“Guard against the impostures of pretended patriotism.” – George Washington
It is not uncommon for young men of this generation to be found in doing a lot of talking across social media platforms, while doing little to no execution in reality. This has led to a chaos of unending political ignorance aggrandizement, and unsolicited political analysis from youngsters who will either not participate in electoral process by registering, collecting, and using their Voter’s Card, or fail to even register at all.
The build-up to 2015 general elections taught the University of Ilorin a very practical lesson on the habit of younglings towards electoral participation. The University made remarkable shift to its academic calendar, suffered further as INEC dis same to the electoral calendar, only for elections to happen with young citizens participating in the election primarily on social media. Well, a handful of them quite did at the polls, and that’s commendable. But a great cut of these students only wallowed in idleness and nothingness, while some enjoyed twitter bants as the future of Nigeria; their future, was being decided.
Thomas Paine has quite mentioned that you may either “Lead, follow, or get out of the way”, and nothing best equates the situation we’re in at the moment. If young Nigerians who are students of the University of Ilorin will not participate in the process, why not step away into the protection of their books in search of more education, and leave those who would participate to enjoy their participation? If nothing else will be curtailed, the engagement of students in exams at time of election will reduce the level of fake news being spread by idle hands. However, we must remind ourselves that while it seems like the University of Ilorin has refused to allow students participate in the electoral process altogether, examination will start on the 11th of February, allowing for a break on the 15th of February for the February 16 Presidential election polls.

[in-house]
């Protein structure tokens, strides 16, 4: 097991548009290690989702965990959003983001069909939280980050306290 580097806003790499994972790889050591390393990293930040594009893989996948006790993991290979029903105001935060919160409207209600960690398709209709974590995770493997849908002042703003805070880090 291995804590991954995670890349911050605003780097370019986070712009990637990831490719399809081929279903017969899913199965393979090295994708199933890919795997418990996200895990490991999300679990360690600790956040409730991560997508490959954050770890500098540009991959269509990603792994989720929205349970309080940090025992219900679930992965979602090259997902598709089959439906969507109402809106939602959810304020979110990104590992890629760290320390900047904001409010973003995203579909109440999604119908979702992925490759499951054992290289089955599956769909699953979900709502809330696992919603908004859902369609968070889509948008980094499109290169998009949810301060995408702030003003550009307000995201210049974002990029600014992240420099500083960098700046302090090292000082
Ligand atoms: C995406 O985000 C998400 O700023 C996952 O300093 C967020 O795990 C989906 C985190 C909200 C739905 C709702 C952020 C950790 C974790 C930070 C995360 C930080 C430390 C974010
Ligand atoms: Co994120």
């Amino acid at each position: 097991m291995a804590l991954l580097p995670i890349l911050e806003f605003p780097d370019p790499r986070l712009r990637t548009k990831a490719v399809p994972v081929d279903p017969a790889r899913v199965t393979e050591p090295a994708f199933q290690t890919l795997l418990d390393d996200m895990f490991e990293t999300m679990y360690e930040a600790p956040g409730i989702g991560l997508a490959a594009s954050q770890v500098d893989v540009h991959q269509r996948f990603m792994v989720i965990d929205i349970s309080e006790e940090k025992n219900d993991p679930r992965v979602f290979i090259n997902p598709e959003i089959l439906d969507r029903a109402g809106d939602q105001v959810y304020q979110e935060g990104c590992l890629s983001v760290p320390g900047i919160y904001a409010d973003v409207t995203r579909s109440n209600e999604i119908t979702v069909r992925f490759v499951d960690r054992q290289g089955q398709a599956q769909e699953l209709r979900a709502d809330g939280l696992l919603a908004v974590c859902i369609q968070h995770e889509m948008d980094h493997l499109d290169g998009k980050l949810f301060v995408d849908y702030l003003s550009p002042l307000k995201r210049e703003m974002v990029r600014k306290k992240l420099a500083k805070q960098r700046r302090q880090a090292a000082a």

To buttress the position of the University, I’ll quote Thomas Jefferson when he said “The Democracy will cease to exist when you take away from those who are willing to work and give to those who would not.” If students of the University are assured of changes in Political orientation, then they’ve Friday February 15 to talk and decide on whom to vote for February 16 Presidential race. Citizens who have registered in nearby states and cities will have the grace of Friday to travel home, vote on Saturday, and return to the University on Sunday. People who registered in distant places had the option of transferring their voter’s card and polling unit long before now, and failure to tap into this only buttresses how unready youths are towards participation in politics and governance, a major determinant of their professional future.
I hereby submit before you My Lords in this honourable court of public opinion, that the University of Ilorin is not in any way disenfranchising students, and that only those who choose to not vote will not do so in the forthcoming election. In addendum, having exams run during election week is no evil at all, but a utilitarian good that should be commended rather than attacked.